Yes yes yes. Cutting out excess low end, and realizing that much more low end constitutes as excess, is the single biggest improvement to my mixes in the past year. I actually had an extreme bootcamp lesson in this where a guy wanted me to make a heavy rock song we had recorded sound more in line with the radio (not in the sense of being horribly compressed, but just as far as the balance of things). Going back and forth between my setup in here, various systems, and the car, comparing it to the radio, the main thing I realized was how little low end there is in radio. My car stereo is pretty decent and I've been listening in it for years and really gotten to know it well, and it's far from a thin sounding system. Even what's on the radio generally really usually sounds pretty balanced and nice. And to get that, for this song, required taking out ridiculous amounts of low end, up to low mids even. I'm talking taking out most everything below 200hz on distorted guitars, carving some mud with a medium Q out of the 200hz range of the bass, high-passing vocals sometimes up to even around 300hz (!!!!). And it came out sounding amazing, one of the better sounding pieces to come out of my studio. Unbelievable how extreme it ended up going without at all sounding as thin as I assumed it would.
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Post by cenafria » Mon Feb 21, 2011 12:44 am

I would have said to work at frequencies between 100Hz and 300Hz to get rid of boominess. That's where I have to watch out for it. For me, not so much in the sub bass, really.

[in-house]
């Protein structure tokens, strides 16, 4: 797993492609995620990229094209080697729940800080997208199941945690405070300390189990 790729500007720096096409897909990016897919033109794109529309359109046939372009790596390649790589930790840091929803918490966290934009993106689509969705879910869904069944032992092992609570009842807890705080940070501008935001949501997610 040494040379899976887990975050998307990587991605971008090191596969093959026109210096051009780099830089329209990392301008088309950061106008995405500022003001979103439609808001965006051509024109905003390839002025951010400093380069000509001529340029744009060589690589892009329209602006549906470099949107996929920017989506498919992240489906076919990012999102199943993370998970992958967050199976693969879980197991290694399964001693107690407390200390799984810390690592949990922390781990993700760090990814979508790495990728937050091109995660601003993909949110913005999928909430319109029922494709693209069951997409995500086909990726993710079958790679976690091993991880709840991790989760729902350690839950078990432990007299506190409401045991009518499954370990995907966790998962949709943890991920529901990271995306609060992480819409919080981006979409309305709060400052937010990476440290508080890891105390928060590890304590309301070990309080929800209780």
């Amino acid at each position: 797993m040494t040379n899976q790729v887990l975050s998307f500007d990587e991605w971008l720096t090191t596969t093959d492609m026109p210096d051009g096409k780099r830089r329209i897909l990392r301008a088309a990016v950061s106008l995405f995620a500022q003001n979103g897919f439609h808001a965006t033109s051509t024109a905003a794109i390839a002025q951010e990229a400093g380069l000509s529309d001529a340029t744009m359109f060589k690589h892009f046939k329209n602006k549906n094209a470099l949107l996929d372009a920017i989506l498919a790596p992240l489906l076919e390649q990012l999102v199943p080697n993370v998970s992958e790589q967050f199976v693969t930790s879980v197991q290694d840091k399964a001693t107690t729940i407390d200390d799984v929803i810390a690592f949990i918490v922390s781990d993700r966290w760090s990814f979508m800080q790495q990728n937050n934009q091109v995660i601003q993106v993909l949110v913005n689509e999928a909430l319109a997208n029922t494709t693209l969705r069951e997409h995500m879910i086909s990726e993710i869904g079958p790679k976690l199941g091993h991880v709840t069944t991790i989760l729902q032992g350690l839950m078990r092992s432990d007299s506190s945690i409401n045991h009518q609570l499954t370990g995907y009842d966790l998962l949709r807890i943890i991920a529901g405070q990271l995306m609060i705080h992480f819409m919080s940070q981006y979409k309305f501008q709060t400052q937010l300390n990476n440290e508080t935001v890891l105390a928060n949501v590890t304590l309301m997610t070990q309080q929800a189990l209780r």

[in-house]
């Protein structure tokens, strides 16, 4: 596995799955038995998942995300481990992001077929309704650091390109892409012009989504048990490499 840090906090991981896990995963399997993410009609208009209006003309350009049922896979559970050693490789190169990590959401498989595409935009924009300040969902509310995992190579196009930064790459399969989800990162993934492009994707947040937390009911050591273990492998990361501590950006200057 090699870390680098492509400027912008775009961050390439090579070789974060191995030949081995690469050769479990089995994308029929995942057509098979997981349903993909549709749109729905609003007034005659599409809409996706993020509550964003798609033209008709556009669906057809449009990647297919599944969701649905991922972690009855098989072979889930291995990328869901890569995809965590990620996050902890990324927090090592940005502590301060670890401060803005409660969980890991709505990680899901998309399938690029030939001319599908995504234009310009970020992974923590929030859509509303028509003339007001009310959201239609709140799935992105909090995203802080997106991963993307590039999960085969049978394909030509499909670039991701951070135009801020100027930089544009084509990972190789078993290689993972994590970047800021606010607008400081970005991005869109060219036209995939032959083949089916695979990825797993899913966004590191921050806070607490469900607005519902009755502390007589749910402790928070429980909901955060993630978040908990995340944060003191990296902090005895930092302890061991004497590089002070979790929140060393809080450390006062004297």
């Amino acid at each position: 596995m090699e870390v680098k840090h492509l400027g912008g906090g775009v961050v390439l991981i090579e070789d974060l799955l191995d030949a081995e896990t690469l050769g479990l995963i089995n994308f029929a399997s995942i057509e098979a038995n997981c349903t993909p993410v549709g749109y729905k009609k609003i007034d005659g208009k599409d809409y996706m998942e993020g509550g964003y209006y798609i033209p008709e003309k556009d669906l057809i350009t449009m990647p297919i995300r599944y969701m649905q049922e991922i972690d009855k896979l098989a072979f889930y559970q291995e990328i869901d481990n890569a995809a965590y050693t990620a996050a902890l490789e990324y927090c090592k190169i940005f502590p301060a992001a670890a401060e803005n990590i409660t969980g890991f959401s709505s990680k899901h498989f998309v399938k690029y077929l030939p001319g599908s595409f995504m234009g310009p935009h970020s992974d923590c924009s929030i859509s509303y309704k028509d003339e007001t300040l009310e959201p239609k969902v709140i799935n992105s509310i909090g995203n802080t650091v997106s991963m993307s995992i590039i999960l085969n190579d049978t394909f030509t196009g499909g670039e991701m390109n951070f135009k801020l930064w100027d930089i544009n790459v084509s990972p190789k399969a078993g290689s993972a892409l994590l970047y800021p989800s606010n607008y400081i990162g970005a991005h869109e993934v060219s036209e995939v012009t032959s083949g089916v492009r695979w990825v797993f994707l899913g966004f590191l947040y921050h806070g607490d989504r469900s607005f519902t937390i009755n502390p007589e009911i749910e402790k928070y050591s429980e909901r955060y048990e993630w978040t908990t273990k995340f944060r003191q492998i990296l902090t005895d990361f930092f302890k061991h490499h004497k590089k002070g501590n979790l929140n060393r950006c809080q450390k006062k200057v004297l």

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decocco
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Post by decocco » Mon Feb 21, 2011 11:30 am

200 Hz (or around there) is the enemy.

But you don't need to kill him to win the battle.

Just keep him at bay with a little EQ and he may even become your friend.

Beware of hi-pass filters. They are like nuclear weapons; often a more extreme solution that the situation demands.
-Chris D.

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JWL
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Post by JWL » Mon Feb 21, 2011 1:22 pm

Were all the tracks recorded in the same room? If so you might be hearing artifacts from the room itself. EQ the peaks out.

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Post by drumsound » Mon Feb 21, 2011 8:05 pm

Get the sub out of the way and "tune" the low mids to taste.

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Post by jnTracks » Tue Feb 22, 2011 3:37 am